Elisabeth Shue in 2007
Elisabeth Judson Shue|
October 6, 1963
Wilmington, Delaware, U.S.
|Other names||Lisa Shue|
|Alma mater||Harvard University (2000)|
|Spouse(s)||Davis Guggenheim (m. 1994)|
|Relatives||Andrew Shue (brother)|
Elisabeth Judson Shue (born October 6, 1963) is an American actress, best known for her starring roles in the films The Karate Kid (1984), Adventures in Babysitting (1987), Cocktail (1988), Back to the Future Part II (1989), Back to the Future Part III (1990), Soapdish (1991), Leaving Las Vegas (1995), The Saint (1997), Hollow Man (2000), Mysterious Skin (2004), and Piranha 3D (2010). She has won several acting awards and has been nominated for an Academy Award, a Golden Globe and a BAFTA. She starred as Julie Finlay in the CBS procedural forensics crime drama CSI: Crime Scene Investigation from 2012 to 2015.. More recently she had supporting roles in Battle of the Sexes (2017) and Death Wish (2018).
Shue was born in Wilmington, Delaware, the daughter of Anne Brewster (née Wells; b. 1938), and James William Shue (1936–2013), a one-time congressional candidate, lawyer, and real estate developer, who was president of the International Food and Beverage Corporation. Her mother was a vice president in the private banking division of the Chemical Banking Corporation. Shue grew up in South Orange, New Jersey. Her parents divorced when she was nine. Shue's mother is a descendant of Pilgrim leader William Brewster, while her father's family emigrated from Germany to Pennsylvania in the early 19th century. Shue was raised with her three brothers (William, Andrew and John) and was very close to them. Her younger brother, Andrew, is also an actor, best known for his role as Billy Campbell in the Fox series Melrose Place. Shue graduated from Columbia High School, in Maplewood, New Jersey, where she and Andrew were inducted into the school's Hall of Fame in 1994. She has two half-siblings from her father's remarriage, Jenna and Harvey Shue.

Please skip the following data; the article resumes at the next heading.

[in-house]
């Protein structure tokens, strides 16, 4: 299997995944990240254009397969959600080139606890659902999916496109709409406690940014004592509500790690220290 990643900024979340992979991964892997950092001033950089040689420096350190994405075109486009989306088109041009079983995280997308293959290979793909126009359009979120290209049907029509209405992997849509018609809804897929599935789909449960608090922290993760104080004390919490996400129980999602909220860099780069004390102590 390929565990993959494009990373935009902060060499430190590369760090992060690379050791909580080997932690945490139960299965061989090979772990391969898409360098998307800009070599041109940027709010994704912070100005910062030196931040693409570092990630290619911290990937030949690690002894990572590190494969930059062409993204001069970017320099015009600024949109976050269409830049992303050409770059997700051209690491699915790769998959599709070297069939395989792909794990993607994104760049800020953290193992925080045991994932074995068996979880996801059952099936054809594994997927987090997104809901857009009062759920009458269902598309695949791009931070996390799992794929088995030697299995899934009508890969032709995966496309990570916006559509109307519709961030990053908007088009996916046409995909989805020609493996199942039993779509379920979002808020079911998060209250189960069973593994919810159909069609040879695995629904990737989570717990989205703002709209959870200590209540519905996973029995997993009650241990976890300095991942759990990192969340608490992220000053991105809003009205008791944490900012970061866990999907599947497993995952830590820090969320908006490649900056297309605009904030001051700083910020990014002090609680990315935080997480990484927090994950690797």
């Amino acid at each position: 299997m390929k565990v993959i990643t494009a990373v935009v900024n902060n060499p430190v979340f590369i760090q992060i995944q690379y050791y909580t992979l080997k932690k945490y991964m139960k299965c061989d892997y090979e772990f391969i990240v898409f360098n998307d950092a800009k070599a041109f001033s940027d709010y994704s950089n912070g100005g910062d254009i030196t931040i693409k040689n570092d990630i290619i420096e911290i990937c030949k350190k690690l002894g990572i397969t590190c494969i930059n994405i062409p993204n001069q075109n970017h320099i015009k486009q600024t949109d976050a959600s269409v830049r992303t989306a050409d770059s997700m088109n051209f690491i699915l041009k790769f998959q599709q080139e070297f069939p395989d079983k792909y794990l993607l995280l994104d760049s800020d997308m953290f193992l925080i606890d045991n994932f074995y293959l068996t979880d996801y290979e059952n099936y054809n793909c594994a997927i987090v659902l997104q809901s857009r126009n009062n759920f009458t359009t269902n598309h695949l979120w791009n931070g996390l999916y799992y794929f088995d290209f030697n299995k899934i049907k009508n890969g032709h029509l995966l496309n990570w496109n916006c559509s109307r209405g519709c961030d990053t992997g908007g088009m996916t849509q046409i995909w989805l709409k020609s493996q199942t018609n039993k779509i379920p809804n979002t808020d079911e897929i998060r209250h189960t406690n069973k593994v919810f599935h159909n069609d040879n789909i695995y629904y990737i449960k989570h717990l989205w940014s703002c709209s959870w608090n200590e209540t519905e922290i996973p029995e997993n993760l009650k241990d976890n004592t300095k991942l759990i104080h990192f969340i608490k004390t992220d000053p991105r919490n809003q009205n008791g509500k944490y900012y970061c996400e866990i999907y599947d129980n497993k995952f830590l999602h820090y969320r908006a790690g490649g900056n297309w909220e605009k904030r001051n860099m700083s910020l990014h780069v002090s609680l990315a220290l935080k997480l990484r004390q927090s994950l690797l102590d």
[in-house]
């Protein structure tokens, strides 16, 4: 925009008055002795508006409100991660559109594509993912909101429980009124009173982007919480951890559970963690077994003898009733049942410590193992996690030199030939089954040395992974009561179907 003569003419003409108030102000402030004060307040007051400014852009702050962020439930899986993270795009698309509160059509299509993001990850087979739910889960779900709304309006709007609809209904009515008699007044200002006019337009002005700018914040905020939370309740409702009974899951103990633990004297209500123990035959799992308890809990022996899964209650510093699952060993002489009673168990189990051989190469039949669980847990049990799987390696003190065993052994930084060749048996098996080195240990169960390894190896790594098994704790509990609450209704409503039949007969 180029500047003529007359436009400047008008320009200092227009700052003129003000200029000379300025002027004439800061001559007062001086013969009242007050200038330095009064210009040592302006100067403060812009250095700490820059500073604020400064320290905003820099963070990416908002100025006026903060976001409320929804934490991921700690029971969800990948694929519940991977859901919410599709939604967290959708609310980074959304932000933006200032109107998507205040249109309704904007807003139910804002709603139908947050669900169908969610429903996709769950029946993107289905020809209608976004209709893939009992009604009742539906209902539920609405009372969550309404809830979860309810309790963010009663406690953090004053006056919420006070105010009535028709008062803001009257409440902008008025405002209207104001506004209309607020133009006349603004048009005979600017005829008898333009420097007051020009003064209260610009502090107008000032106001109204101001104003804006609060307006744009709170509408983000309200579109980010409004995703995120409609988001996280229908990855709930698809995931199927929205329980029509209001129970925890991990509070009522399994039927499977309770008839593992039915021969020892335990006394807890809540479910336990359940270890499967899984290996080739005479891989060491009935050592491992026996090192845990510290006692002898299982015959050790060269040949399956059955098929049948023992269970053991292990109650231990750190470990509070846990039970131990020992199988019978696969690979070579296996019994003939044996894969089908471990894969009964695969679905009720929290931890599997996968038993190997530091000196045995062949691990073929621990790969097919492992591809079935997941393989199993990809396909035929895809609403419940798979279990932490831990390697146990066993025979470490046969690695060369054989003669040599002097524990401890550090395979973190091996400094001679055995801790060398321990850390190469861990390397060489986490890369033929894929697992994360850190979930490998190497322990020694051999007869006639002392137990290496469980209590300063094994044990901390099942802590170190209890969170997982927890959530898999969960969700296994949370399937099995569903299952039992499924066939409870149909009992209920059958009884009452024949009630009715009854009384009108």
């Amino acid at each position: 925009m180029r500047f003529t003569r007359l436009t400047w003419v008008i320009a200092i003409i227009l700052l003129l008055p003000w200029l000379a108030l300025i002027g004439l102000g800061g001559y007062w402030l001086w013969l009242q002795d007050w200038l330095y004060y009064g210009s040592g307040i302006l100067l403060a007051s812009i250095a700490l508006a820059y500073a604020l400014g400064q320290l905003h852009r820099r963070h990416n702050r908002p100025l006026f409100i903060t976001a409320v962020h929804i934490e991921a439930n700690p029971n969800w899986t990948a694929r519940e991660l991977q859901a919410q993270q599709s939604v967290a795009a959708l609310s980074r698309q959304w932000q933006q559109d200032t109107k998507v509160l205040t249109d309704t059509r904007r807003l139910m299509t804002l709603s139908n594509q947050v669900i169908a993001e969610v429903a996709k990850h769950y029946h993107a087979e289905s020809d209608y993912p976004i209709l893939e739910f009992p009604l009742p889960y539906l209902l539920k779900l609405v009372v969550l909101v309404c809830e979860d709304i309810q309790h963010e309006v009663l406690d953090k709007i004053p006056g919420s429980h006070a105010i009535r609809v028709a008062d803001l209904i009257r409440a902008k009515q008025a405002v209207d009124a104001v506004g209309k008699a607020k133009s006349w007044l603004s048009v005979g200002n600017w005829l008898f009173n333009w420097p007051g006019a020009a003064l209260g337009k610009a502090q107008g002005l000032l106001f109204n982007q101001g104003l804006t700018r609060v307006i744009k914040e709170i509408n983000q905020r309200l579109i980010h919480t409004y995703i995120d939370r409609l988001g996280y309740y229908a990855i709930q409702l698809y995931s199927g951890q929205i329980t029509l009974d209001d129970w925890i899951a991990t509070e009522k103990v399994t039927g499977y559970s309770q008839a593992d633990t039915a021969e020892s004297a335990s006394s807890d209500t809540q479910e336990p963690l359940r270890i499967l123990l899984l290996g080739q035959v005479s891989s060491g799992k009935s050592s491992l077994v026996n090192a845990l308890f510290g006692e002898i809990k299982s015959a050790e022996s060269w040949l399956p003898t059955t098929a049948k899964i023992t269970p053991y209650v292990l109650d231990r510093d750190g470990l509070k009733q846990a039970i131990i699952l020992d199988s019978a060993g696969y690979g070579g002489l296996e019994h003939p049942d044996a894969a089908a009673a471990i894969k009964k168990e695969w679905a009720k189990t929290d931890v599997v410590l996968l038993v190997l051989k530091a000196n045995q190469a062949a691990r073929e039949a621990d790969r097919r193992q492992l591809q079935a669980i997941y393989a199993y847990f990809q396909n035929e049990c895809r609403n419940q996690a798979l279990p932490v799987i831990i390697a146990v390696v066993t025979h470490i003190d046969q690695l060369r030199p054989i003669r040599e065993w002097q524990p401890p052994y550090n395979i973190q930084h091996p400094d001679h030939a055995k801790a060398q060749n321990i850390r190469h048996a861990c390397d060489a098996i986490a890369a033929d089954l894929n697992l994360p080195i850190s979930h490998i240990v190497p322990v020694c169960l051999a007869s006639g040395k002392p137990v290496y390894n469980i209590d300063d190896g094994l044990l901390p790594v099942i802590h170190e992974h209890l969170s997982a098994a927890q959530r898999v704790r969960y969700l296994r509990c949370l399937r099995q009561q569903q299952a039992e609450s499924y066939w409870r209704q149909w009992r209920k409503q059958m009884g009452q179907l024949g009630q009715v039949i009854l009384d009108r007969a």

Shue attended Wellesley College and, in her junior year, was inspired by a friend to work in television commercials as a way to pay for college. She transferred to Harvard University in 1985, from which she withdrew to pursue her acting career one semester short of earning her degree.